Zero RB seems now named for the fact that zero fantasy players employ the strategy of avoiding drafting running backs early. We’re back drafting the backfield horses at the top of drafts as aggressively as ever before. So this draft season is actually the perfect time to employ the Zero RB strategy.
Some advocate a compromise strategy that recognizes the scoring strength of top running backs historically. That means taking a player who has a likelihood of finishing RB1 to RB5 in the early half of the first round before then focusing on wide receivers (and maybe a tight end).
But let’s assume a bolder implementation of the Zero RB strategy, meaning not drafting a single runner in the first five rounds. I’m not going to get into exhaustive detail on the reasons to do this but in summary:
—RBs are more likely to be hurt
—RBs are easier to project in-season
—RBs are harder to project preseason
—WRs are harder to project in-season (easier preseason)
Basically, when a RB comes on line due to injury, you know he’s going to be a starter and can more accurately project his scoring that week. WRs are so volatile in scoring that you want to have as many solid options as possible so that you’re more likely to have two of them produce outcome changing numbers — the kind of fantasy point totals that win weeks.
But what kind of runners will you end up with this draft season if you sit out the position in the early rounds? Here are the best options based on current Yahoo ADP when considering 12-team leagues.
Round 6: Lamar Miller/Mark Ingram are the best values. But Ingram is dangerous because even with this pick, the Zero RB drafter is still without a running back for four weeks. His floor after those four weeks is very high though.
Miller has little competition for touches. And he’ll be in a high-scoring offense if Deshaun Watson’s 2017 was remotely real. Even regressing Watson all the way down to 6% TDs will result in the Texans having at least a top-six scoring offense. I don’t view D’Onta Foreman as a threat to Miller off an Achilles injury, which is often career ending or at a minimum severely career altering. Miller should get more TDs with more goal-line carries. Last season, the Texans had nine of these plays vs. the NFL average of about 13. Plus they’re probably a top offense. Miller had three attempts, converting two into TDs (over 50% of all rushing touchdowns come from inside the three). Chalk is about nine attempts and five scores, which would add three touchdowns for Miller relative to last year.
Round 7: Marshawn Lynch/Chris Carson are winning options. Lynch is probably the bell cow for Oakland but obviously is old. However, he ran great last year. Even if he shares time with preseason superstar Chris Warren or someone else, he’ll likely end up with at least the 53% of all running back touches that top runners now average on their real-life teams.
Carson’s ADP is going to be very volatile given his preseason and the injury to first-round draft pick Rashaad Penny, though he’s still coming off the board as RB41 in MyFantasyLeague drafts since August 15th, the most recent period that can be selected. I have no problem selecting Carson here but note that you may be able to wait up to three more rounds. Carson is just a good player, who had one of the better relative yards per carry marks in the league. If you didn’t know better, you’d think he was the first-round pick.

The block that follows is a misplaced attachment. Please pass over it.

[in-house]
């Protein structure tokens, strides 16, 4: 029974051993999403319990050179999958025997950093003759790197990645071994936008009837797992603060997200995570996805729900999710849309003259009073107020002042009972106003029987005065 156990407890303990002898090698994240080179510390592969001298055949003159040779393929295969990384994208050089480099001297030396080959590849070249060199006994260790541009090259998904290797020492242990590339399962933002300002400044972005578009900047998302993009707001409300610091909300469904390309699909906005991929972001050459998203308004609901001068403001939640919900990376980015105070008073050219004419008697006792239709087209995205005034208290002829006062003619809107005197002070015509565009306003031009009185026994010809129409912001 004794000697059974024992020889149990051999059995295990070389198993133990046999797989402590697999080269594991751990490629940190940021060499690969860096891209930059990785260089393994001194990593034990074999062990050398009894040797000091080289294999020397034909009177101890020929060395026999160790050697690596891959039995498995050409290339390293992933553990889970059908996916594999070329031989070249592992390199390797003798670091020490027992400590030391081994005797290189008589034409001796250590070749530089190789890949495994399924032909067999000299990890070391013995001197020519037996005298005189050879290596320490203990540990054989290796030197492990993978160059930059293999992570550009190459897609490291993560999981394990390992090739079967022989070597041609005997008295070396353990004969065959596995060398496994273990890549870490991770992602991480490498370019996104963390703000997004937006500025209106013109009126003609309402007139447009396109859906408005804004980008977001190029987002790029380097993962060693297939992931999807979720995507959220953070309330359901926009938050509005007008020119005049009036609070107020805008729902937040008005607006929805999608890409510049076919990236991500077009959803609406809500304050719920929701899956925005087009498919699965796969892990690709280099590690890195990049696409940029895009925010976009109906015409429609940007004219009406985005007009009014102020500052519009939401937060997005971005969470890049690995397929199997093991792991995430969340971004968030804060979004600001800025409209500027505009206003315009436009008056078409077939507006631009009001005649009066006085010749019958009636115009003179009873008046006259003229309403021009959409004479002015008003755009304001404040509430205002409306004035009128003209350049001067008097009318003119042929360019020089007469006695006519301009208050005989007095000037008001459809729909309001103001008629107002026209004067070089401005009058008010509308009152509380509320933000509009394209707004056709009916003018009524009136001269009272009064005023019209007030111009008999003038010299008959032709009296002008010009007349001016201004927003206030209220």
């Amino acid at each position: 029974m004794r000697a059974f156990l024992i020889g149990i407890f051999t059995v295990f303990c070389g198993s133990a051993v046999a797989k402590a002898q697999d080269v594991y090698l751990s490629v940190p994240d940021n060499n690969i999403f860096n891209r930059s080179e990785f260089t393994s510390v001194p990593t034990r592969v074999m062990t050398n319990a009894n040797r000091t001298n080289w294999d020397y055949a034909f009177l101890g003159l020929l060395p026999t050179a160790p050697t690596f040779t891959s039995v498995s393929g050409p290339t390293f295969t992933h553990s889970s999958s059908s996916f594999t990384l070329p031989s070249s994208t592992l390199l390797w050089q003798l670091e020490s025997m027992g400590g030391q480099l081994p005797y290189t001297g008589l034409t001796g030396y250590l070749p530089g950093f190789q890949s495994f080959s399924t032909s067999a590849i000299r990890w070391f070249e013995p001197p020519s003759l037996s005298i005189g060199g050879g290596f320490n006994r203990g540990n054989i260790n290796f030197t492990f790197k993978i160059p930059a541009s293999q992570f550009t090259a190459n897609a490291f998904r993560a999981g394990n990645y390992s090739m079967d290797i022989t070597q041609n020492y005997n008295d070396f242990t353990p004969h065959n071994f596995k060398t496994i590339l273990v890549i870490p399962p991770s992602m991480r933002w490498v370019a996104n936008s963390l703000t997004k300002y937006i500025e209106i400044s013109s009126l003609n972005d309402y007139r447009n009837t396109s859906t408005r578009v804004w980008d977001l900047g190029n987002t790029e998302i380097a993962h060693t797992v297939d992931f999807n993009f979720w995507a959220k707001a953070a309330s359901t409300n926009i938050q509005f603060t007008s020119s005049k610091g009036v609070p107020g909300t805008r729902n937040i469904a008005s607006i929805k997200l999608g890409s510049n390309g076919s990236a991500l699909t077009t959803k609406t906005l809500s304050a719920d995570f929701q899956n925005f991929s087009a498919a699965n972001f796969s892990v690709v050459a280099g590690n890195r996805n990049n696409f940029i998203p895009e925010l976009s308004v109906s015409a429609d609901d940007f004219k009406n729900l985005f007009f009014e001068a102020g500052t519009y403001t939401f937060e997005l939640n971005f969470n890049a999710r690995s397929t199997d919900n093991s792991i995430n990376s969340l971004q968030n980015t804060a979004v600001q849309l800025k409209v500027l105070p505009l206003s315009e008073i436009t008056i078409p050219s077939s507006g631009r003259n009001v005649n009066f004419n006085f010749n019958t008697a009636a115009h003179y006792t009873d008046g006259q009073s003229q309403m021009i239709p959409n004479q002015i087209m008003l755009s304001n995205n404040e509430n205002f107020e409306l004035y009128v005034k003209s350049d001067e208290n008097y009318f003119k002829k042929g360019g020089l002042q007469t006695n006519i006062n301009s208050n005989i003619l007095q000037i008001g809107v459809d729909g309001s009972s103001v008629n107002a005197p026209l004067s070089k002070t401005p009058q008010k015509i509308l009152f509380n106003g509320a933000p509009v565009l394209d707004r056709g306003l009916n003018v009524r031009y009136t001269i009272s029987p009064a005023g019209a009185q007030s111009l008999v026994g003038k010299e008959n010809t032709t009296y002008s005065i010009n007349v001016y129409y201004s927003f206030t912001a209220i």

Round 8: Pick one of New England’s wounded knees: Sony Michel or Rex Burkhead. Someone is going to dominate the Patriots backfield and history says this will be a very productive one with a ton of rushing/goal-line TDs. Burkhead seemed to have the inside track but sustained a knee injury as did Michel, though we can never really know anything on severity with the Patriots. Michel is the first-round pick, of course. Burkhead is more likely to finish RB30 if healthy but Michel holds the potential to be a league-winner, though his floor appears much lower than Burkhead’s.
Round 9: Far from having the pool of exciting runners run dry, even in the ninth round you can grab either Tarik Cohen or Kerryon Johnson. Cohen was seemingly born to play in an Andy Reid-style offense, one that’s been predicated on having a back be a viable receiving option. Does this sound like Jordan Howard to you? At a minimum, Cohen’s going to get 100 carries and probably 65 catches. Catches even in half-point PPR are about three-times more valuable than runs.
Johnson could be a zero, I understand — if LeGarrette Blount gets the first- and second-down work and Theo Riddick stays healthy and gobbles up all the receptions. But Riddick is hurt a lot and Blount may be washed — he was 1-for-9 converting on the goal-line last year. There’s a clear path for Johnson, a second-round pick in the real draft, to emerge as Detroit’s bell cow. Johnson has been compared by scouts to Le’Veon Bell.
Round 10-plus: Isiah Crowell/Duke Johnson were teammates last year but now Crowell is on the Jets. The story of the exhibition games is Bilal Powell getting ample work with the ones. But Crowell has been concussed and beat writers say that when healthy, he’s been a star at camp even as a receiver out of the backfield. Crowell is going to get goal-line carries for certain.
Johnson has the only sure role in the Browns backfield and could catch 70 passes again given he’s actually working out with the receivers and says he wants to switch to that position full time. So the slot role that most envision for Jarvis Landry could actually be Johnson’s, with RB eligibility.